Employees are working remotely more than ever today, whether that be from home, a coffeehouse, or a solar-powered van pointed at the horizon. But for all the perks of working in pajamas, there are potential downsides.
Our latest study shows remote employees feel undervalued more often than their on-site colleagues. Specifically, remote employees more frequently feel that coworkers don’t fight for their priorities, talk behind their backs, make changes to projects without warning, and lobby against them. What’s more, remote employees struggle to resolve these concerns. In fact, 84% of those surveyed admitted to letting concerns persist for days, while 47% let them go unresolved for weeks. Such unresolved feelings of underappreciation impact productivity, costs, deadlines, morale, and retention.
The solution isn’t to call in the troops but to foster a culture of communication, and one that reaches beyond the bounds of corporate headquarters. Our research over the past three decades proves the health and success of any team are determined by the quality of communication between colleagues. Teams that can hold candid and effective dialogue—minus the emotions and politics—experience higher morale and results like better quality, shorter time-to-market, better decision making, etc.
Of the 1153 workers we surveyed, 853 shared accounts of leaders especially adept at managing co-located teams. And while those responses revealed several common strategies for spurring a healthy culture of open and effective dialog, here are just three skills sure to buoy collaboration, cohesion, and feelings of appreciation among both onsite and remote employees.
- Convey Explicit Expectations. When expectations are clear, employees are less likely to feel in the dark and thus inadequate to fulfilling their roles. Effective managers encourage engagement by providing clear and explicit expectations for job duties, project outcomes, and deadlines.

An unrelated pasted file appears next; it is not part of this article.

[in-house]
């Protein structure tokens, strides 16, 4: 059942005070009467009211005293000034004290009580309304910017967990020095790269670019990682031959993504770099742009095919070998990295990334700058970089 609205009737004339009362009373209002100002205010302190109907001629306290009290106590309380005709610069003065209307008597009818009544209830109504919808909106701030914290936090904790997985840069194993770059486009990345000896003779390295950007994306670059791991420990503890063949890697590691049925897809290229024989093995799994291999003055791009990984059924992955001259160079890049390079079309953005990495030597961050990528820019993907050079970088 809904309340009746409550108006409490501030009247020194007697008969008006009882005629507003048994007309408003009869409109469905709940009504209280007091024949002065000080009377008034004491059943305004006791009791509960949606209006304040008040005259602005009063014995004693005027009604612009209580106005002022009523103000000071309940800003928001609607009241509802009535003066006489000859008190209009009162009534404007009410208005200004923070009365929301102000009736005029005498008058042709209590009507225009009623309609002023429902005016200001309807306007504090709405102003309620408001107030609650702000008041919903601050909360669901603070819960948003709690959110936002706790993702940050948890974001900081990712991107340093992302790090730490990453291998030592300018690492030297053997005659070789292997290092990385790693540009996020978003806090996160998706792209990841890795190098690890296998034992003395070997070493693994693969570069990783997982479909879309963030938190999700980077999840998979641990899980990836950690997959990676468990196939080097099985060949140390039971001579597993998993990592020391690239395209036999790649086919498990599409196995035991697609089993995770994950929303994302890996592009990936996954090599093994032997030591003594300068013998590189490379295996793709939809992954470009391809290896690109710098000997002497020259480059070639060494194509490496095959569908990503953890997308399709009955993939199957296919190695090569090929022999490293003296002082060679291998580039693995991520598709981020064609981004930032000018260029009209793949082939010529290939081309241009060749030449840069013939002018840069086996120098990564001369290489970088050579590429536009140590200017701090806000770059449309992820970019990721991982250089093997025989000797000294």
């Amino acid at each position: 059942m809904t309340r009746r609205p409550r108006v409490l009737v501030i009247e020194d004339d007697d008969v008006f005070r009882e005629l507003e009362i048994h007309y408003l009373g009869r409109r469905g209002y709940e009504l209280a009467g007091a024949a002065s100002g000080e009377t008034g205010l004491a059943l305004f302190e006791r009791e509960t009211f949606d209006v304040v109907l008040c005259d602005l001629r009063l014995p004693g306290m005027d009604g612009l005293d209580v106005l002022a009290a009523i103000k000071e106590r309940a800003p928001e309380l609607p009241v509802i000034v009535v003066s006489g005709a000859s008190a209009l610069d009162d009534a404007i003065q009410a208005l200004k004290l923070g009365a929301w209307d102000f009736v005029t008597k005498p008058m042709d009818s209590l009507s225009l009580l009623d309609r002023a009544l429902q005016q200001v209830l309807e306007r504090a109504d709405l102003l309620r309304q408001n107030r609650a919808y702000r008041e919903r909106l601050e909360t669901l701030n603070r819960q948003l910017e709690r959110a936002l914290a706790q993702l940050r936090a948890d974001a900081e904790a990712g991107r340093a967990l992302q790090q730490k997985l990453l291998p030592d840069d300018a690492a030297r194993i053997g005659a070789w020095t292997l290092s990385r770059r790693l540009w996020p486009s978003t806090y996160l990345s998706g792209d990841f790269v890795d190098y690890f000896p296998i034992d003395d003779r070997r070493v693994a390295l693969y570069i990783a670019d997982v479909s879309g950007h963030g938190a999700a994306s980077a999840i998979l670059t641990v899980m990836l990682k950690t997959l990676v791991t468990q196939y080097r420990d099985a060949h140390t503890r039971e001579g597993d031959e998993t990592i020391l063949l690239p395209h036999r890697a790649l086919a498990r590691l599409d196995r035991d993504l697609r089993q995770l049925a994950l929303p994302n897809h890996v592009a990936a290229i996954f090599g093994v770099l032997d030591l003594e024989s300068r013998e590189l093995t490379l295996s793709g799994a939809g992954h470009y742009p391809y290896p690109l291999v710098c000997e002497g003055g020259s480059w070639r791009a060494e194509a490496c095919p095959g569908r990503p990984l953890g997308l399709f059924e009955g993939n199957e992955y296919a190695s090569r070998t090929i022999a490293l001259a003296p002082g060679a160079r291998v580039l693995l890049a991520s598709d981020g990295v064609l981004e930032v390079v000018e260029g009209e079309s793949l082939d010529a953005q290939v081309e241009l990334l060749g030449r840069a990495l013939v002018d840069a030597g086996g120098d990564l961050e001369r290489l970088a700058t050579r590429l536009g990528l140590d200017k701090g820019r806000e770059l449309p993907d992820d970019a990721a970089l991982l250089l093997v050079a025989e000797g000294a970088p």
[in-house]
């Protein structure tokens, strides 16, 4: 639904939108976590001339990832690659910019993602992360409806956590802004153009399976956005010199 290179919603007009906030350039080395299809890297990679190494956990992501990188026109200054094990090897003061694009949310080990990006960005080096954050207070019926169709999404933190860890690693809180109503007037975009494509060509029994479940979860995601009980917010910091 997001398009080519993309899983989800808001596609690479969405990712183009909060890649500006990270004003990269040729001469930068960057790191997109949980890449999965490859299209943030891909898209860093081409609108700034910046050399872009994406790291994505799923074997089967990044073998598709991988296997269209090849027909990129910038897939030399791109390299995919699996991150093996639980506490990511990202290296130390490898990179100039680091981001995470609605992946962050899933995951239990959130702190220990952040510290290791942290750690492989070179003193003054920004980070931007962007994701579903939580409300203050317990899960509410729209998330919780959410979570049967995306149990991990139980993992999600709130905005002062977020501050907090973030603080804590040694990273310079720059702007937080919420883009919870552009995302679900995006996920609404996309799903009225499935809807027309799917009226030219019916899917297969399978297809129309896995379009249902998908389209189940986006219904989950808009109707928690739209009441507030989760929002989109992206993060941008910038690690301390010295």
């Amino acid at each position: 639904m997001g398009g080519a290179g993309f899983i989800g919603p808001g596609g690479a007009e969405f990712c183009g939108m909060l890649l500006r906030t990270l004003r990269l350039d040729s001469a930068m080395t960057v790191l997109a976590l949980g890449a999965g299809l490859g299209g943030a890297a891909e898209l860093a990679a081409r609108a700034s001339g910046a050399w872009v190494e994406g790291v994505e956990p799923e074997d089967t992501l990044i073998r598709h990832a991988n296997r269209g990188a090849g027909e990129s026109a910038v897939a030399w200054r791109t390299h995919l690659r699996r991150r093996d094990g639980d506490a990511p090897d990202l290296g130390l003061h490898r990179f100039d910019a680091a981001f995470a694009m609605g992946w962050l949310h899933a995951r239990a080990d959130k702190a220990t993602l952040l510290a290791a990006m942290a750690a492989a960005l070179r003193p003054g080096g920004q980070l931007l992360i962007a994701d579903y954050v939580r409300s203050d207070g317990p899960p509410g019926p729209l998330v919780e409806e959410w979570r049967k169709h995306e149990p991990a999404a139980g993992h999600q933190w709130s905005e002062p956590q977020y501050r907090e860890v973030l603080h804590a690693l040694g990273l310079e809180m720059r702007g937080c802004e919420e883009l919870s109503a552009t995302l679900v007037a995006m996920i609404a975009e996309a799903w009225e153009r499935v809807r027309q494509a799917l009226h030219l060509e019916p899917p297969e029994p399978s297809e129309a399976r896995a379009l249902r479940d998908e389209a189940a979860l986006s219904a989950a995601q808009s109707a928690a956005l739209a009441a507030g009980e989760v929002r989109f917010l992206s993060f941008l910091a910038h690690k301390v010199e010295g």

- Check in Regularly. Nearly half of surveyed respondents said the most effective managers checked in regularly. And the frequency of these check-ins—whether daily, weekly, or bi-weekly—seemed less important than their consistency. In most cases, managers held standing meetings with their direct reports, usually lasting a few minutes to an hour. Respondents further said check-ins proved more effective when done over the phone, via video chat, or in person.
- Make Yourself Available. Successful managers are available quickly and at all times of the day. They respond to the needs and requests of their team and make extra efforts to keep an open-door policy. They are also familiar with and employ various apps and technologies to communicate. Rather than limiting their communications to email or the office phone, they embrace the challenge of adopting and using apps and methods that best serve their teams’ communication needs.
It comes down to plain and direct communication, and managers are the frontline of this effort. When managers model stellar communication, the rest of the team follows suit. You can’t overestimate the influence a manager has on his or her team’s ability to engage in dialogue and create a collaborative and healthy culture.
State expectations clearly, keep dialog channels wide open, and be available and responsive—these are crucial skills not just for onsite contemporaries, but also for those pioneering the landscape of remote employment. And managers who adopt these skills are more likely to keep teams engaged, connected, and feeling valued.
About the author: David Maxfield is a New York Times bestselling author, keynote speaker, and leading social scientist for business performance. He leads the research function at VitalSmarts, a corporate training and leadership development company. His work has been translated into 28 languages, is available in 36 countries, and has generated results for 300 of the Fortune 500.